Social Media Addiction: Are Our Smartphones Taking Over Our Lives?

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It isn’t that long ago that hardly anybody had a mobile phone, never mind anything labelled as ‘smart’, and social media was a term yet to be invented too. Try explaining either of those things to someone born in the twenty-first century and see what fun you have.

Life today is difficult for many to imagine without a way to connect instantly with the world by phone or internet, and to peep into the lives of friends, family and strangers alike through the popular social media platforms.

But is this really a healthy way to live, or is the need to always feel ‘in the loop’ dominating normal life?

Ways we use a Smartphone

We make calls, of course, then there’s texting – with or without the aid of voice recognition technology, perhaps you check the weather, take a picture (or five) or find the inbuilt calculator handy when shopping?

These are all fairly every day, almost mundane things to do. But when it comes to using the phone to access online social media sites it’s a different story altogether. This is where the scary and serious issue of addiction can creep up and take over so easily.

Here are some typical signs that suggest your smartphone habits may be out of control

  • You have calluses on fingers from repetitive tapping on the screen.
  • Concerned family or friends suggest you give up using the phone for Lent.
  • You often refresh the page looking for fresh content when using social media apps.
  • Checking sites before sleeping, and if you wake in the night – which you do often – is the only way you can fall back to sleep again.
  • You think it’s fine to check social media on the phone when out socially with others.
  • Friends and romantic partners avoid going out with you socially.
  • You cannot even start to eat until pictures of your food have been artfully taken and shared online.
  • You feel resentful or annoyed when a child you are responsible for take your attention from the phone.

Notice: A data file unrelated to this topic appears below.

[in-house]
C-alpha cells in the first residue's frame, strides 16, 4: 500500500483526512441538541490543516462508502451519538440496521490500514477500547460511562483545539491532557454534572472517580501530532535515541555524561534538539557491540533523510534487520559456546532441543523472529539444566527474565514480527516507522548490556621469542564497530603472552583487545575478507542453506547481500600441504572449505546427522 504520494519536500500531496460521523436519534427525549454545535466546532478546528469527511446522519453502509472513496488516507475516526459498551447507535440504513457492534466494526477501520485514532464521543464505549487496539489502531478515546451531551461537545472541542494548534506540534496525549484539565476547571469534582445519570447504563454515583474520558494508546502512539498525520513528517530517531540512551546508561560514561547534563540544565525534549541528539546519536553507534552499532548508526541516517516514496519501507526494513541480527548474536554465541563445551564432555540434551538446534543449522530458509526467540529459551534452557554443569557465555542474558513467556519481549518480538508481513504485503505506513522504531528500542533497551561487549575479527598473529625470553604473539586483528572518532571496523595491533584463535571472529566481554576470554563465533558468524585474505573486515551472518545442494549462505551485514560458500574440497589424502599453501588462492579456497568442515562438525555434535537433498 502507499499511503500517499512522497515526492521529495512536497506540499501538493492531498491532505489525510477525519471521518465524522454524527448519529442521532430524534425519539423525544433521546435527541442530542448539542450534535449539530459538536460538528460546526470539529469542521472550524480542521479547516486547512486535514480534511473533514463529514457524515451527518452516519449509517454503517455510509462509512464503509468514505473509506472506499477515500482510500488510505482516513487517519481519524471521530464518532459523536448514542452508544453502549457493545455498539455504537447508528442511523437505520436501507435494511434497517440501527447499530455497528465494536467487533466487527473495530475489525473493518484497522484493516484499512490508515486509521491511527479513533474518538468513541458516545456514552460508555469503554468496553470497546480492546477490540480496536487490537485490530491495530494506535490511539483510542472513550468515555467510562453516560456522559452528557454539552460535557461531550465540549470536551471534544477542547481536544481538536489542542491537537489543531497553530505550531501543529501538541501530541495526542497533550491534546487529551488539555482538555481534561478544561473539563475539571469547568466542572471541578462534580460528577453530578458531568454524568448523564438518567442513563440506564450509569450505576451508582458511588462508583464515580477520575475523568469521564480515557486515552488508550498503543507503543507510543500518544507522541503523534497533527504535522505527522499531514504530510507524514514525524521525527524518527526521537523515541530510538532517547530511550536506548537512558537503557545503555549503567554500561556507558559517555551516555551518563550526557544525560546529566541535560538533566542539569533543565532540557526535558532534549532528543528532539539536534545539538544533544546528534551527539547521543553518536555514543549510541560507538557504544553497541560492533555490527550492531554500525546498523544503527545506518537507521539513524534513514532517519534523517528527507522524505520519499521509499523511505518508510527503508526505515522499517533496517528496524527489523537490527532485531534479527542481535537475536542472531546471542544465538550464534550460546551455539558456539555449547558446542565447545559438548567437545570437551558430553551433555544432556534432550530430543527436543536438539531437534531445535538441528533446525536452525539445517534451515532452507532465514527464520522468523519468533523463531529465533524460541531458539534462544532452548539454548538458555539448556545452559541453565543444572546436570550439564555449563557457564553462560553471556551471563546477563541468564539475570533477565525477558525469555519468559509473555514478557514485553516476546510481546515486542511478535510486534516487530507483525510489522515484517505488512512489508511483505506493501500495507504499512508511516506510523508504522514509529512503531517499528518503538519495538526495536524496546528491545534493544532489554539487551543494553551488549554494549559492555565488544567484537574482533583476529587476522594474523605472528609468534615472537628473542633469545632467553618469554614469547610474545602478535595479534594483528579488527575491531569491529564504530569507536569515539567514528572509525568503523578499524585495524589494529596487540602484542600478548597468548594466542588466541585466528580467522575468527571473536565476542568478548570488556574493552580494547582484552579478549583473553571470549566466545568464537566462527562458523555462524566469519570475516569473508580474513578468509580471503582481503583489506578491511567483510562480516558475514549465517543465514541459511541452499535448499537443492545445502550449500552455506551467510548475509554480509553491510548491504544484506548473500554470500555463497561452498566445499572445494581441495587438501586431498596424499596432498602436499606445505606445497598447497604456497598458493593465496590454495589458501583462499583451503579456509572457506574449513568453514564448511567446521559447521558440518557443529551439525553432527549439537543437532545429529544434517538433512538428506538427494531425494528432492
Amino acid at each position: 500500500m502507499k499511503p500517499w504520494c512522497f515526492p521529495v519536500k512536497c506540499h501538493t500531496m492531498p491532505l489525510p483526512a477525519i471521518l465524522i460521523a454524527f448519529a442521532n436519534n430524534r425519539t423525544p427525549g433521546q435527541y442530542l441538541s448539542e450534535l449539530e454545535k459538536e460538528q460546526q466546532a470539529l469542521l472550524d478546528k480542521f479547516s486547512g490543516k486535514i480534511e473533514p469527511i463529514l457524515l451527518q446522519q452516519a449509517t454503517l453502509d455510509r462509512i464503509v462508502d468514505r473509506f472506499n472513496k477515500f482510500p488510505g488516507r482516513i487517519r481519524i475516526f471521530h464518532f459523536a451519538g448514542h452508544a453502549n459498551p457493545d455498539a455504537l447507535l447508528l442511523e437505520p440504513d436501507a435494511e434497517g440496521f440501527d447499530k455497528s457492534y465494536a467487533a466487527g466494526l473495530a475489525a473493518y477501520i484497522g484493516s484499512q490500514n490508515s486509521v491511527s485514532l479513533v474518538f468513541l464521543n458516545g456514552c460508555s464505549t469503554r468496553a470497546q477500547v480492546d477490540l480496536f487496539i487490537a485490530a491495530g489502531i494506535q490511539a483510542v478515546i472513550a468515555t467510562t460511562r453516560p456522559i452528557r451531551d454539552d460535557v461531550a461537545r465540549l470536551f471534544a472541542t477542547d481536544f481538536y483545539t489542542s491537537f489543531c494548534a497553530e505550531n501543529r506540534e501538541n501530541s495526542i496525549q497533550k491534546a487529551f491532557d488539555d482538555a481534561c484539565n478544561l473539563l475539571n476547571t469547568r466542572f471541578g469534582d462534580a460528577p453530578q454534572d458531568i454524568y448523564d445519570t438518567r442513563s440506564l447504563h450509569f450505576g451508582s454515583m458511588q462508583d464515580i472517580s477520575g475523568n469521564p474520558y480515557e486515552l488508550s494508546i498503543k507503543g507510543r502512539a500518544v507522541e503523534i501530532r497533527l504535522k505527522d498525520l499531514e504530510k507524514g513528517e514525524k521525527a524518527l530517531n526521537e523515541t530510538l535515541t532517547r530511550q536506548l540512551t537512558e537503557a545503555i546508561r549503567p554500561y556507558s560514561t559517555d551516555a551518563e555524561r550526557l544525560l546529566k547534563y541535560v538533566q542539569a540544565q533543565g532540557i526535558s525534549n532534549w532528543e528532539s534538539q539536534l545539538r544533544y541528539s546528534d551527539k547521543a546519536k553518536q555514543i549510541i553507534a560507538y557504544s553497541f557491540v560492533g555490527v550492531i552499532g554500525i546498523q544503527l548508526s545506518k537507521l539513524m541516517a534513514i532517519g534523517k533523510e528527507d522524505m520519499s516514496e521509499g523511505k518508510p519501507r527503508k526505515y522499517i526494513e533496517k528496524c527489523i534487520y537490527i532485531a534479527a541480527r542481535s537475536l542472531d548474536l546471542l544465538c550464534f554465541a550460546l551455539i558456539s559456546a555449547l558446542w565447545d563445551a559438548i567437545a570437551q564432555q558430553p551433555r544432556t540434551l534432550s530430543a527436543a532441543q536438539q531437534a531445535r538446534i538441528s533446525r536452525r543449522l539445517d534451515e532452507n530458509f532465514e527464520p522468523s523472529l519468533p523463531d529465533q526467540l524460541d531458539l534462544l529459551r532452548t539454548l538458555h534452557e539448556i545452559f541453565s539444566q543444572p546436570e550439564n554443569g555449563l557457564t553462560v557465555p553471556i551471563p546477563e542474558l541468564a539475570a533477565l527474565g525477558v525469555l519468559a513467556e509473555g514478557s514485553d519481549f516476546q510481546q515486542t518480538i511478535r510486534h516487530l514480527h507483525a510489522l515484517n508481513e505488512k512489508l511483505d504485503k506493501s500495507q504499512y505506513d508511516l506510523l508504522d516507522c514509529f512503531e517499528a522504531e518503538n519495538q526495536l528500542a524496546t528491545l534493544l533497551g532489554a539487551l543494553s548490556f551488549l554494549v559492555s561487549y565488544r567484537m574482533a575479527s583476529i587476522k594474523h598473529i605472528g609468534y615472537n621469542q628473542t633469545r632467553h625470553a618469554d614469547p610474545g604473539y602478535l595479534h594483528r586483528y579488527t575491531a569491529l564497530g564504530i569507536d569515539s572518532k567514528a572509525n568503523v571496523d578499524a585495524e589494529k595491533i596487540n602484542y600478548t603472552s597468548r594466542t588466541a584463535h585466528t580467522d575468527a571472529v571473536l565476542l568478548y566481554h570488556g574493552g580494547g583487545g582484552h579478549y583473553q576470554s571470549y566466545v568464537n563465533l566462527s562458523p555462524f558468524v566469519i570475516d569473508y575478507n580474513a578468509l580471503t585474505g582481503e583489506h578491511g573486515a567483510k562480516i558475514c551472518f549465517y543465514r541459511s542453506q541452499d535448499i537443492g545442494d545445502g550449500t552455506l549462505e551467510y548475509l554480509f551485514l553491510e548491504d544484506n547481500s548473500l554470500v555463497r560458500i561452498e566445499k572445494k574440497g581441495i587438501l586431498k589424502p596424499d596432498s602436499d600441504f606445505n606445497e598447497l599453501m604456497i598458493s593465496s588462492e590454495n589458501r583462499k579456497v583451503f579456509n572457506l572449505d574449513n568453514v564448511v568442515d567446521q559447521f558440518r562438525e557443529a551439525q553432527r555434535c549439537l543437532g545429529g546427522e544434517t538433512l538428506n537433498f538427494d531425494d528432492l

• It’s easier to convey feelings through emojis and hope folk figure out what you mean than speak to them face to face.
  • You take your phone into the toilet in case you miss something.
  • The notification alerts from social media sites wake you up constantly through the night and generally trigger you to open and read them.

Society’s influence

This is a wired and connected world, and the assumption that everyone should be contactable 24/7 is not unusual. The pressure to respond instantly to texts or social media messages is intense and can quickly become a kind of learned behavior.

It is possible to break out of this trap, and to use your phone in a way that adds something positive to your life – as it can – rather than stifling meaningful communication, damaging relationships and making you sleep-poor.

This of course applies to your professional life as well. As I’m sure you are already aware, many businesses have excelled over the past decade or so because of their inclusion and activity within these social media platforms, including companies like Buzzfeed and Ladbible.

If you want to improve your presence within these platforms, you can use a service like Social Media Daily for social proof.

It may take some time and effort, or even professional help, but addiction of any kind is a serious thing to tackle.

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About Author

Matt Davidson has a passion for games and online gaming of all sorts--from Pokémon Go to Halo to Warcraft and casino games like blackjack and slots. He also writes about IT and technology in general.

1 Comment

  1. If you think excess smartphone use is a problem for you, you can attend meetings of Internet and Technology Addicts Anonymous. There are meetings by telephone (with local conference numbers in 60 countries), or you can use the teleconference providers website for internet conferencing if you pay per minute to call. See internetandtechaa.wordpress.com for more information.

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